I had a boss named Mike Gribble.
He was as close to a wizard as I've ever met.
He is the Mike in Spike and Mike's Festival of Animation. Dale Gribble on King Of The Hill is named for him. He is the one who put me on stage, literally pushed me out there. My first stand up performance was me impersonating Mike, including having the audience join me in wiggling our fingers above our heads and then slowly lowering them down to magically start the cartoon show.
When I wasn't performing magic under Mike's tutelage, there was much debauchery as an employee of Spike and Mike. Many girls were kissed, many drugs were consumed, so many laws were broken, with occasional breaks for falafel and reading.
I went from spending a night in jail in Chicago to helping trash a hotel room in Seattle and getting busted for it to getting caught by Mike sitting on my ass on a college campus where I was supposed to be working all in the span of 48 hours.
Mike drove me up into the hills where I thought maybe he was gonna kill me, or more likely knock me around a bit. He was really mad. I was fired at least, I was sure.
Instead he gave me an impassioned talking to about him and Spike's business/dream and about how to live and how not to live and he implored me not to waste this life that was so precious. He told me there was no reason to waste his time or mine unless I wanted to be part of this magic thing. He invited me to be part of the magic, or to go find some magic of my own. Life wasn't for getting one over on someone.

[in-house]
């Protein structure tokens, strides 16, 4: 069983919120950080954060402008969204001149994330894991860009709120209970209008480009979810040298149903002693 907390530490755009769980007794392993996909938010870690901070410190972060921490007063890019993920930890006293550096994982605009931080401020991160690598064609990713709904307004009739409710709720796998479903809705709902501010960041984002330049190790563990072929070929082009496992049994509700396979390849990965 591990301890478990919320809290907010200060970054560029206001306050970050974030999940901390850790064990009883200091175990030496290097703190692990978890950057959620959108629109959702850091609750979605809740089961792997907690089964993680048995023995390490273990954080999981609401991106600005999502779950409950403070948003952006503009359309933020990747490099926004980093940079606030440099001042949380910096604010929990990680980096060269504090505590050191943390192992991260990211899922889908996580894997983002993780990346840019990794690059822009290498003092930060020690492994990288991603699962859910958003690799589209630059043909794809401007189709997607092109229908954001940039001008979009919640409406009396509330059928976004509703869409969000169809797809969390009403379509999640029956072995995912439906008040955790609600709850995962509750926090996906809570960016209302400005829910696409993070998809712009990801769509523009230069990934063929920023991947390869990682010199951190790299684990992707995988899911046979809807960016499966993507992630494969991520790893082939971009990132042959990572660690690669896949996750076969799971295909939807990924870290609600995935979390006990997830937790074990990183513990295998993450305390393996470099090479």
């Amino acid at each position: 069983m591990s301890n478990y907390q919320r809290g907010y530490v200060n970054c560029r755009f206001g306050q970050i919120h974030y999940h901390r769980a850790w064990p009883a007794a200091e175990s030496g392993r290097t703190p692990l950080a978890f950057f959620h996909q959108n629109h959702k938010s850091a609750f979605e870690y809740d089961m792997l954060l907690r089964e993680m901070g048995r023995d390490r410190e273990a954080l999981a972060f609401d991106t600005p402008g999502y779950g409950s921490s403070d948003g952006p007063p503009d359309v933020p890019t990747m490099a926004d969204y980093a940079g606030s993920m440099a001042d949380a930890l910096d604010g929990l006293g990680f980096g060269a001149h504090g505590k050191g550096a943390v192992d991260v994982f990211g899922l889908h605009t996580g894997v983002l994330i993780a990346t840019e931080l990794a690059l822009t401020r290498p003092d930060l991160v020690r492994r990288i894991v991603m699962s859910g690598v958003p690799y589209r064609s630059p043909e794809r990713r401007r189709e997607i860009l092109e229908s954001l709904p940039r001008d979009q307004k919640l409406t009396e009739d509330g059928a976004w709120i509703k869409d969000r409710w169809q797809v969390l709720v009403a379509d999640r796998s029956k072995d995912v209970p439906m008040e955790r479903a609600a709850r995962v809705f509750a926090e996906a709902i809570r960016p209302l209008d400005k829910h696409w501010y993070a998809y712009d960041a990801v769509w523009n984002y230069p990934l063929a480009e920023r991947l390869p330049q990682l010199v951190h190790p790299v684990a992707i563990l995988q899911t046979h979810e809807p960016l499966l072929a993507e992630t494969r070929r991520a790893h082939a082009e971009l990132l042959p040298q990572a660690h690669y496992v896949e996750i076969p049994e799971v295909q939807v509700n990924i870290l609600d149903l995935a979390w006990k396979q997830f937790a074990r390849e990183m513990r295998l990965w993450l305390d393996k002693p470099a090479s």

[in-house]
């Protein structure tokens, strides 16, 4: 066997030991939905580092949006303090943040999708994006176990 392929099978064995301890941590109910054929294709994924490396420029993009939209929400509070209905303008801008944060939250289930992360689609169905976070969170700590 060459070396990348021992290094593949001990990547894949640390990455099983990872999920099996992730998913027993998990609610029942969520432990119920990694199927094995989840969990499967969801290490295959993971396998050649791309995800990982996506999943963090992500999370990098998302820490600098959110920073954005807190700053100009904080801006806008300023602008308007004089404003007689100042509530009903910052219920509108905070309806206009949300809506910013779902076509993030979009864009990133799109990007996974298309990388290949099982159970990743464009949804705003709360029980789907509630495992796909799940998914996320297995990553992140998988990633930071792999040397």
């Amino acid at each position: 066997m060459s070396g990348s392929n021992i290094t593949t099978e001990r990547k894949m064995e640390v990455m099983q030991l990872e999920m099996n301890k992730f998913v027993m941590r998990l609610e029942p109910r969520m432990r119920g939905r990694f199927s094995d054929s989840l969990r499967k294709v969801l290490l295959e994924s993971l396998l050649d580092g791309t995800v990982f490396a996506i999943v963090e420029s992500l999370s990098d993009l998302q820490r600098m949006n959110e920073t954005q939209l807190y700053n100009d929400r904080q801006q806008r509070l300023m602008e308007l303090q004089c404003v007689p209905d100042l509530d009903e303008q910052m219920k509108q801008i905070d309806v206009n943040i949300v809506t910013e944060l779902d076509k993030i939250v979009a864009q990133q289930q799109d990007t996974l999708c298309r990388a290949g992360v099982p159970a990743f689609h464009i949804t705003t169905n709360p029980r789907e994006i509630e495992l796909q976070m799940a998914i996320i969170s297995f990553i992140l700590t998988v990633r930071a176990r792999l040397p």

Back at the corporate apartment we were staying at he repeated this speech for the other flyer guys. Mike stood there, 6' 4" tall, long purple beard, in front of a wall of window with the sun setting beyond the Puget Sound behind him and he gave this beautiful sermon. He was bigger than life. Then he bought us all pizza and we picked a movie to watch.
Later, in Riverside, CA, Mike and I went out to see a flick and after he drove around aimlessly talking to me about women, and love, and how getting laid may be great but really loving someone and having an amazing relationship was better. I told him I agreed, and that I wasn't the player he knew me as, that I was just getting over a broken heart. A couple days later I was excited to introduce him to my best friend Bryna who'd just recently become my girlfriend.
We were at a party after the last show of the Riverside run. Bryna told me she thought Mike was sick. I told her he was just tired. She said, "No. Look at his girlfriend's face. Something is wrong." I didn't think much of it.
A short time later I was living in Sacramento and my brother Erick called to ask me if I'd heard that Mike had died. I hadn't.
I think of Mike daily. I try to live his words, because they were good words. I wish I could tell him, I wish I could show him, and make him proud of me. I thought of Mike as Peter Pan to a big crew of Lost Boys and even a few Lost Girls, but Mike wasn't afraid of growing up, he encouraged it, because he knew that it didn't have to mean giving up.